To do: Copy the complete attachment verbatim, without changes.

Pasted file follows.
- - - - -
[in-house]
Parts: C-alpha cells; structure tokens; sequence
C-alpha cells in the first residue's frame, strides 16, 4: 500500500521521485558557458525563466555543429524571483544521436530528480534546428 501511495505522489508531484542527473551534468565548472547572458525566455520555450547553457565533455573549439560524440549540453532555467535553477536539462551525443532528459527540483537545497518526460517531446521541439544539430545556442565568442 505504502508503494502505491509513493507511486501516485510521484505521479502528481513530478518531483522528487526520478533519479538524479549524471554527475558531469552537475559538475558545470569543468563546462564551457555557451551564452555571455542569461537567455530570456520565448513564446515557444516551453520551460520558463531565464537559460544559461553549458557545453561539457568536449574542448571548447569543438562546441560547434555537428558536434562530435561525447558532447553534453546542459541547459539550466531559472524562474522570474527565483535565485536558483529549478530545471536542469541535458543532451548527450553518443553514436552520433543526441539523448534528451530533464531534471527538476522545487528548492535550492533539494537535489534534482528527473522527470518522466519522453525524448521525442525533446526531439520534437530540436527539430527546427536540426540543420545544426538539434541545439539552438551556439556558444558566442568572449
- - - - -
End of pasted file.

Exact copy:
[in-house]
Parts: C-alpha cells; structure tokens; sequence
C-alpha cells in the first residue's frame, strides 16, 4: 500500500521521485558557458525563466555543429524571483544521436530528480534546428 501511495505522489508531484542527473551534468565548472547572458525566455520555450547553457565533455573549439560524440549540453532555467535553477536539462551525443532528459527540483537545497518526460517531446521541439544539430545556442565568442 505504502508503494502505491509513493507511486501516485510521484505521479502528481513530478518531483522528487526520478533519479538524479549524471554527475558531469552537475559538475558545470569543468563546462564551457555557451551564452555571455542569461537567455530570456520565448513564446515557444516551453520551460520558463531565464537559460544559461553549458557545453561539457568536449574542448571548447569543438562546441560547434555537428558536434562530435561525447558532447553534453546542459541547459539550466531559472524562474522570474527565483535565485536558483529549478530545471536542469541535458543532451548527450553518443553514436552520433543526441539523448534528451530533464531534471527538476522545487528548492535550492533539494537535489534534482528527473522527470518522466519522453525524448521525442525533446526531439520534437530540436527539430527546427536540426540543420545544426538539434541545439539552438551556439556558444558566442568572449